Goldenseal Pro Navigation (Jan 4)

Goldenseal currently uses pull-down menus to navigate through its data entry screens, reports and commands. With more than 300 menu choices, it’s easy to get lost or overwhelmed. Our accounting software risks being the virtual equivalent of a desk piled high with papers and whatevers.

Both Microsoft and Apple have improved their developer libraries enormously, in the past 15 years. They now include much better interface tools. We are using them to improve navigation for users, so it’s easier to prepare estimates and run the business.

One big improvement is the outline view, which organizes stuff into folders and subfolders. It’s how you navigate through files in both Mac and Windows. Goldenseal Pro uses an outline view to replace about half the former pull-down menus. It allows everything to happen in a single window, with folders and tabs to navigate. The outline is particularly handy when using the full accounting/job costing/payroll software, since that is more complex.

Sometimes it’s nice to put two windows side-by-side, so Goldenseal Pro also allows individual windows. As a bonus, they are simpler to program. We usually get them working first, then move code into the main window.

Another big improvement is the Windows ribbon bar, which organizes buttons and controls. It replaces the other half of Goldenseal’s pull-down commands. There’s no need for a menu bar at all, in the Windows version of our accounting and estimating software.

The Cocoa library for Macintosh doesn’t have a ribbon bar. However, we just finishing building a top bar that works the same way. It’s actually tidier than the Windows version, and equally functional. Goldenseal Pro for Mac will still have a menu bar, but it will be brief and optional. If Apple ever decides to remove the menu bar and make the Mac more iPhone-like, we’ll be ready.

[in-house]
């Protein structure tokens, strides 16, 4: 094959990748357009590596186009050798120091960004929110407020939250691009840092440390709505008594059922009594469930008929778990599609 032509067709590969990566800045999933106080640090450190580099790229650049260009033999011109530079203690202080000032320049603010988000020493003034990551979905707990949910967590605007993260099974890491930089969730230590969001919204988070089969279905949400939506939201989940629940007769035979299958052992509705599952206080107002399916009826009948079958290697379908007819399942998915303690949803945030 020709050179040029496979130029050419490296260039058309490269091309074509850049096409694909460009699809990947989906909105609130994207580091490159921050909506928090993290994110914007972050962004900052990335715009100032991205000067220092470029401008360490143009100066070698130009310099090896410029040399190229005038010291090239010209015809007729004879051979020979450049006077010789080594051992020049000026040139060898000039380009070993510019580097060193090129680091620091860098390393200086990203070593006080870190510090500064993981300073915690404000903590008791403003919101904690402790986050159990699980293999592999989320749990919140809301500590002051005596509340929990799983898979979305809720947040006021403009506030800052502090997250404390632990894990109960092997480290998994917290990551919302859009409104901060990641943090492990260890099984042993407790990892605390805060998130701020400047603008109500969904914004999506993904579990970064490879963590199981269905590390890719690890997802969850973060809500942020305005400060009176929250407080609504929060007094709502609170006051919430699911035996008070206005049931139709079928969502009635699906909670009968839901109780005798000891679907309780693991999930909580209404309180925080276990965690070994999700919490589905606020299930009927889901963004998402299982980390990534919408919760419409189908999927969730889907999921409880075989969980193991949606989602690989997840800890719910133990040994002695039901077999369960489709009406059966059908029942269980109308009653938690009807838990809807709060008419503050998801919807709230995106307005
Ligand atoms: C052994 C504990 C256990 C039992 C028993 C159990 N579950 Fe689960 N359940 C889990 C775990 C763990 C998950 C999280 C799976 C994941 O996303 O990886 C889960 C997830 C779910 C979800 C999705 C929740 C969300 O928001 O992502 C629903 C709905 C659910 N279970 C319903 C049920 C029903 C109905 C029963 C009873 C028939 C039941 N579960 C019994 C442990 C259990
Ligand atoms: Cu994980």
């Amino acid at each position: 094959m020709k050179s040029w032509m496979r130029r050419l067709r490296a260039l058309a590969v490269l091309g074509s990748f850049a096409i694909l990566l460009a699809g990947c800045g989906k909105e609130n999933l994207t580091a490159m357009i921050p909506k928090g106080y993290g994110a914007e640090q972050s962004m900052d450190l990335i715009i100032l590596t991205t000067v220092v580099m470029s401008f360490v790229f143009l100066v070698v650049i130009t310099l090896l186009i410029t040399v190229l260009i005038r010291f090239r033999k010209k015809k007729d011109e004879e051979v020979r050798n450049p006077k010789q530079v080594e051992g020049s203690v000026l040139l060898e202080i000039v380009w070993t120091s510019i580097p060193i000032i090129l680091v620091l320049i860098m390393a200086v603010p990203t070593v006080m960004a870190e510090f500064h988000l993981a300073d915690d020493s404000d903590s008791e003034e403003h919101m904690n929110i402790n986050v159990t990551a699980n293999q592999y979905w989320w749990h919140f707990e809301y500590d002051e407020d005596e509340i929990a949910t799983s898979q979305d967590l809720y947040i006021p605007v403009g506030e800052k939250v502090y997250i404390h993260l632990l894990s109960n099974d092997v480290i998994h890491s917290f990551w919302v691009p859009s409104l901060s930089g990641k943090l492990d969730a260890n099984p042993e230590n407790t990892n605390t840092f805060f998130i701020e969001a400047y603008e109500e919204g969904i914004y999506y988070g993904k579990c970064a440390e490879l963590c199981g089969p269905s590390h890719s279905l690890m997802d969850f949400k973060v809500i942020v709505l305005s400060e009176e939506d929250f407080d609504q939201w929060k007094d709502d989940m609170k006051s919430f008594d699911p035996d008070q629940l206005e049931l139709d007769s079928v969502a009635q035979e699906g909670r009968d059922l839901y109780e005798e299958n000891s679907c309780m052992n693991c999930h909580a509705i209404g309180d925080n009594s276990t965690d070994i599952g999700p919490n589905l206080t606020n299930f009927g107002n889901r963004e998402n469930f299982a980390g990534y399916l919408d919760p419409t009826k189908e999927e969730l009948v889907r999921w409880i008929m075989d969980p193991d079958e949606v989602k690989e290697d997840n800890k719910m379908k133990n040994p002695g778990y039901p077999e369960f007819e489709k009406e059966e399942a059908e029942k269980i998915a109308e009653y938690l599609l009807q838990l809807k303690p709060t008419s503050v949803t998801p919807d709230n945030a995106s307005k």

The new interface in Goldenseal Pro ought to make life easier, especially for beginners. For example, consider a user who’s working on an estimate, and wants to change the layout of a printed form. In old Goldenseal, they need to choose Custom Layouts from the Options menu, then choose Printed Forms, then choose Estimates from a popup menu. Then choose a form from another popup. In new Goldenseal, they click the Layout button, then choose a form. Two steps instead of four, and much more obvious.

Setting up the new ribbon bars made it apparent that there are six different ‘modes’ in Goldenseal software. You can do data entry, find records, customize layouts, view reports, print forms, and use one of the action commands like Reconcile or Pay Bills. All but a few of the pull-down commands map to one of those. Goldenseal currently uses different types of windows for each mode, with different tools and controls.  Goldenseal Pro is similar, but they all can fit into the same window.

As we start to program the modes, it’s also apparent that they are very similar. They all read a layout resource, and use it to position fields and tables on the screen. Programming-wise, that means we are entering a project phase that finishes almost everything. We already have code that loads data entry fields, and it won’t be too hard to adapt it to the other functions.

Dennis Kolva
Programming Director







Author: Dennis Kolva

Programming Director for Turtle Creek Software. Design & planning of accounting and estimating software.